Girl Talk plays Terminal 5 on Saturday, November 15, Sunday November 16, and next Tuesday, November 18. The shows are all sold out.
photo by Rebecca Smeyne
Girl Talk may be a PC, but he’s also a one-man party machine: his shows are the sorts of outrageous spectacles where everyone tries to storm the stage, bouncers pull kids from the ceiling, and you find yourself wearing strangers’ hats. He comes to town this weekend to play three shows at Terminal 5. I recently spoke with him over the phone about Sophie B. Hawkins, those pesky potential lawsuits, and the first tape he ever owned. —Ryan McLendon
Girl Talk as a project is kind of a lawsuit waiting to happen, not least because of New York Times headlines like “Steal This Hook? D.J. Skirts Copyright Law.” Is it a miracle you haven’t been sued yet?
No. I think the New York Times, they obviously don’t need any help upping their readership or anything like that, but I do think a lot of mainstream media outlets want to create controversy where it doesn’t really exist. There’s an idea in United States copyright law called Fair Use. It basically states that you can sample previously existing works without asking for permission if the new work falls under a certain criteria. It looks at the nature of the new work; it looks at if it’s transformative, how it impacts the source materials, the original sales, things like that. The doctrine basically analyzes how you’re using the source material. And people have cited this and won. 2 Live Crew sampled Roy Orbison’s “Pretty Woman” and Roy Orbison sued 2 Live Crew and 2 Live Crew won because they said the new work was not creating competition for Roy Orbison’s song. There was some level of social commentary because the track was kind of poking fun at the original song a little bit.
I’m on my fourth album now, and with an album like Feed the Animals, there’s 300 samples on it. I believe it should fall under ‘fair use,’ especially in 2008. There’s a big push from kids to the legal world to the academic world for a more open exchange of culture and media. I think people are getting used to that. People don’t really consume media anymore: they interact with it. Everyone downloads pictures and manipulates them and collages them and puts them up as their MySpace picture. When a new song comes out people make music videos and remix the song and put it on YouTube. It’s just kind of the way the world exists right now. I think something like my new album falls right in line with a lot of that in that it’s a new transformative work that’s not creating competition. If I wanted to actually clear all the samples, it would first of all be impossible, and then if [the other artists] went for it, it would take forever. And if we could clear all the samples, we would probably have to sell each CD for a couple thousand dollars each just to pay back the individual artists.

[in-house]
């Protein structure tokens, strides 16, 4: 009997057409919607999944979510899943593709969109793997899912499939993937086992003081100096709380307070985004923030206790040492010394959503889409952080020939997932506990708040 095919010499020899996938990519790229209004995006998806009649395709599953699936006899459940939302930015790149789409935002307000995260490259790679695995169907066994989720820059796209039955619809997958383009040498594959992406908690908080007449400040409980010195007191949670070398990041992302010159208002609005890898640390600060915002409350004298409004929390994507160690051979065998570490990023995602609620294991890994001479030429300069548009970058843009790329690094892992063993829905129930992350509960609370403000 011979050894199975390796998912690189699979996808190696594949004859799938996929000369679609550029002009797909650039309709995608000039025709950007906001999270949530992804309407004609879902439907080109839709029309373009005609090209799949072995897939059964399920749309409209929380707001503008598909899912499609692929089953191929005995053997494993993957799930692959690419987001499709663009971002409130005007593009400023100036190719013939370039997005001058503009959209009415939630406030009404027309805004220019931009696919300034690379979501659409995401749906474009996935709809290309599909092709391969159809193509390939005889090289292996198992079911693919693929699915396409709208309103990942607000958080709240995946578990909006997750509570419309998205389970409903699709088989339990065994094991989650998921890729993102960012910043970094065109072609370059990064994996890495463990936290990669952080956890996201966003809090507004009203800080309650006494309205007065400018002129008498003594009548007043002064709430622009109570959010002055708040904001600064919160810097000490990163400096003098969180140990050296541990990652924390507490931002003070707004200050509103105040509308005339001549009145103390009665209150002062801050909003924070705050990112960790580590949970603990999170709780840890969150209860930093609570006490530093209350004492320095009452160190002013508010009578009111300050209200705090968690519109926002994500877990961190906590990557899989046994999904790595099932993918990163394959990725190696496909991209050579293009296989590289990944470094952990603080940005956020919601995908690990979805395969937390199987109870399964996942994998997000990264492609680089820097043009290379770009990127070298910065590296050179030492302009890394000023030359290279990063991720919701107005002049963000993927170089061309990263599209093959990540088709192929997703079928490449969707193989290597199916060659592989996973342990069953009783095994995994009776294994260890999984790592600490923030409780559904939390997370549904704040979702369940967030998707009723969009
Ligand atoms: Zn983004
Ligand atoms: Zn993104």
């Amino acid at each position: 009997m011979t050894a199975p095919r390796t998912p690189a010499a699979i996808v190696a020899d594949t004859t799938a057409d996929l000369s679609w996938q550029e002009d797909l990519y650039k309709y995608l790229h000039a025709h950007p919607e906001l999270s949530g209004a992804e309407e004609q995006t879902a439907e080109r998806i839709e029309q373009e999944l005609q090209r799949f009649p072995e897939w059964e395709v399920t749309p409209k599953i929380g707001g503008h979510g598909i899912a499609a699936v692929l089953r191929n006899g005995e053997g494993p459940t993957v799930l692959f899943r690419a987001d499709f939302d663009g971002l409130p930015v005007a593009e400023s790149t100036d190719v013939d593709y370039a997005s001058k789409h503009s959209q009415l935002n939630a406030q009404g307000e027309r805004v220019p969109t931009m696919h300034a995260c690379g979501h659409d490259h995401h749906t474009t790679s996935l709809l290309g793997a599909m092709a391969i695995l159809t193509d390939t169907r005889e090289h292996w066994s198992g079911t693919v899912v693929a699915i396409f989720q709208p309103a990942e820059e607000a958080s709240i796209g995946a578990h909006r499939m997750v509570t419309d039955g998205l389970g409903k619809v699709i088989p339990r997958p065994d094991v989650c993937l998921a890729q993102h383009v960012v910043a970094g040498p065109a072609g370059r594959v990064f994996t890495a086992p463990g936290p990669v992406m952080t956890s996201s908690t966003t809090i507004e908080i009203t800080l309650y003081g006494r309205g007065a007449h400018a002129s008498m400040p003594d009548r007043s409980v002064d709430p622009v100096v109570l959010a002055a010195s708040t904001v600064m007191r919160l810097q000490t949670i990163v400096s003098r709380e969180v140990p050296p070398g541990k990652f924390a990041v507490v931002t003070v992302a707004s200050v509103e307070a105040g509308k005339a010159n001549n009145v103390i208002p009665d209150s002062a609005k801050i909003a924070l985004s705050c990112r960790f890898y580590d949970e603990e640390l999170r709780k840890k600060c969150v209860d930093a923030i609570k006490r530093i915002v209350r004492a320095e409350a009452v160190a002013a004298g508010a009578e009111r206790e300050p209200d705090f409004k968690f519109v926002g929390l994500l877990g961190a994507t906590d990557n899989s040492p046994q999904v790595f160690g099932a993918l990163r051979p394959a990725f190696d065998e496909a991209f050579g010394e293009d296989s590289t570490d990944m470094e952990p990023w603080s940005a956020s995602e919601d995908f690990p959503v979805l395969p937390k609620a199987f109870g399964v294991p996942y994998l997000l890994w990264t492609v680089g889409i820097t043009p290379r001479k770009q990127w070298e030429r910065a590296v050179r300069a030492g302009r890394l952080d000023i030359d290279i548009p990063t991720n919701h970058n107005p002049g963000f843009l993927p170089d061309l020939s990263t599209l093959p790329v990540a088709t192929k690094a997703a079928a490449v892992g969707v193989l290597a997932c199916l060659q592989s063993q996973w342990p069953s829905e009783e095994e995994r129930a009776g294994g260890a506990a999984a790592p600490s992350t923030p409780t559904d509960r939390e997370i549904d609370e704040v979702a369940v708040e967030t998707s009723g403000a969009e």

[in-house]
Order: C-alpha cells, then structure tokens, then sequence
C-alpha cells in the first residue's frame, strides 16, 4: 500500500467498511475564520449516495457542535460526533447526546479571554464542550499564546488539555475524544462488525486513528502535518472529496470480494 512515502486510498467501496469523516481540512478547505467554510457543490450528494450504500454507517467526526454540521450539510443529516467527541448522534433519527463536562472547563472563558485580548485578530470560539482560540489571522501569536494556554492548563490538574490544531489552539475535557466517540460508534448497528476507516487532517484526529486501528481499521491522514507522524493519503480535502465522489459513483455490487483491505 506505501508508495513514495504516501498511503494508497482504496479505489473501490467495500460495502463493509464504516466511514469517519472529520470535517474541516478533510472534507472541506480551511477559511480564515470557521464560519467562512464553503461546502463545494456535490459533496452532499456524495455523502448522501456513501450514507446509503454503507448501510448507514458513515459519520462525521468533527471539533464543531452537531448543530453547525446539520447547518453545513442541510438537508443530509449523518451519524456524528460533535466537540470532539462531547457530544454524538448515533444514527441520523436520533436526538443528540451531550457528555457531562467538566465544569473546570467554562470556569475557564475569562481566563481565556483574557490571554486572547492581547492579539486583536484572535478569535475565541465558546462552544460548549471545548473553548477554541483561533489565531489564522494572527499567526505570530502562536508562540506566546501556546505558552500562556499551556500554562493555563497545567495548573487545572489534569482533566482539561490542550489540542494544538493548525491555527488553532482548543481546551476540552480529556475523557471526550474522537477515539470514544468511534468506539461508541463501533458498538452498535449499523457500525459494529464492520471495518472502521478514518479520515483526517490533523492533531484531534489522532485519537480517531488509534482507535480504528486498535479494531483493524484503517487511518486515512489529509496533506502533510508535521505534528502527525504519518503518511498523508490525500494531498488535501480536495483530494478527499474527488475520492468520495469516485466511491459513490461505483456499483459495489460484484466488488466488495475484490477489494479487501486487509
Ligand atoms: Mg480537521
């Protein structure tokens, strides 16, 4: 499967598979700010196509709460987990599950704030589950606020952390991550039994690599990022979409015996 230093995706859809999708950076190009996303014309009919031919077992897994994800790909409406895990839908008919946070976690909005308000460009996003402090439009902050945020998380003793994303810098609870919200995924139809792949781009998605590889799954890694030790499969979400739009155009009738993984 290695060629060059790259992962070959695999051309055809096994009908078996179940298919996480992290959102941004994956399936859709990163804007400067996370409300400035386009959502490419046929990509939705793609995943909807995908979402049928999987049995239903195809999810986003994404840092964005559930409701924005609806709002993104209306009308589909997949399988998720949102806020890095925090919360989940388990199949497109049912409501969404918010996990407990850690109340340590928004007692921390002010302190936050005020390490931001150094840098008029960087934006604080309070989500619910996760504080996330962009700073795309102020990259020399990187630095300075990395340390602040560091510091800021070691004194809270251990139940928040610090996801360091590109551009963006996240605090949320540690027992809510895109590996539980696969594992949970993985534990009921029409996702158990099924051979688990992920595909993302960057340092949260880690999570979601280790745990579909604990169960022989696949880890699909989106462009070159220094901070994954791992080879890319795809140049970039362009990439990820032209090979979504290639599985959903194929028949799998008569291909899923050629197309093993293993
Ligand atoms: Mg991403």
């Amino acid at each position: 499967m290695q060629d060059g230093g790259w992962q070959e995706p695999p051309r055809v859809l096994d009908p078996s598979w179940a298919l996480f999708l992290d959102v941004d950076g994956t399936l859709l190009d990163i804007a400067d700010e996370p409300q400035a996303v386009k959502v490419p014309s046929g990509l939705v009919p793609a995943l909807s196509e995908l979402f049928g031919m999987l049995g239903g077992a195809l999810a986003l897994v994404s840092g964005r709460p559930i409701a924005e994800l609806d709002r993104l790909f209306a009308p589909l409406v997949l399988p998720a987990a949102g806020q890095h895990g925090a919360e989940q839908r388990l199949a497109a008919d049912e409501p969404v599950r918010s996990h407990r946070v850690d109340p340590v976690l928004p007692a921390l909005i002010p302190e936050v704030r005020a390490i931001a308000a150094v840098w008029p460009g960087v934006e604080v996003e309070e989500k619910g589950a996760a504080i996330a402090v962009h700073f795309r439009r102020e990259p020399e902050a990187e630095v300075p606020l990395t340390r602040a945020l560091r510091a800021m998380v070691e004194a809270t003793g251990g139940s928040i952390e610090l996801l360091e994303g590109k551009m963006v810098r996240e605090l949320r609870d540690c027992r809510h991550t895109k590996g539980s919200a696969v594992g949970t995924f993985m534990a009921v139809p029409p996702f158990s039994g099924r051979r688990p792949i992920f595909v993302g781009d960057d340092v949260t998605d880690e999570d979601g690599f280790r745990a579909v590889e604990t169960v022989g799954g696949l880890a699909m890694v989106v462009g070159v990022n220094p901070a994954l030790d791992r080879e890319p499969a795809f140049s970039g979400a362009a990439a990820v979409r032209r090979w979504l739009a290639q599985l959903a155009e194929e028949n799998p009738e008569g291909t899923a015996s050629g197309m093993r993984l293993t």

Have you ever run into an artist who wasn’t exactly pleased that you had used their work in your work?
I’ve had no negative experiences. I’ve had basically lots of different people from major labels reaching out to me saying how they enjoy the work. These people aren’t idiots; they see the value in the work, and how it turns new people on to the work. Sophie B. Hawkins, whose manager emailed me, wanted to collaborate on something. Big Boi from OutKast came out to a show of mine in Atlanta and I talked to him and he was cool with it. I met Thurston Moore of Sonic Youth and he didn’t know what the hell I do, but I explained it to him and he was open and cool with idea of me using samples. I think a lot of the artists have evolved. If you have paid attention to music in the last 20 years, you understand sampling as an instrument. There’s clearly been a lot of creative work done in that field.
With the Fair Use policy, is there a time limit of how much of someone’s work you can use?
You can basically be sued for using the smallest fraction of a song. It doesn’t matter how big it is. It’s more how you use it.
It what ways could you use the source material such that it could create a conflict with the original user?
If you’re creating competition for the source material or if it wasn’t transformative. If you were kind of using a song and marketing it to the same market, and not really doing anything new with it, not really recontextualizing it from its original context.
Your tracks are spliced together in such a way that I interpret them–in a very loose way–as a kind of social commentary or some kind of critique of pop culture.
In the world of music that I come from, and at the label that releases my music, there’s definitely a history of people critiquing pop culture and being a little subversive with their work. That’s what I grew up with, listening to people like Negativland and John Oswald. I think my music is more of a personal reaction to that world. I want my work to be a celebration of the music. I’m a sincere fan of everything I sample. If anything, the commentary is that all music, if you’re releasing it to the public, you’re creating a character for people to digest. Whether you’re in Sonic Youth and you’re treated like one of the greatest artists as far as rock bands go in the last 30 years, or you’re Young Joc and people create an image of you as being a disposable ring-tone rap artist. To me it’s all on a similar level of entertainment. If you’re truly making music, putting it out on a label, and selling it, then it’s all on a level of entertainment.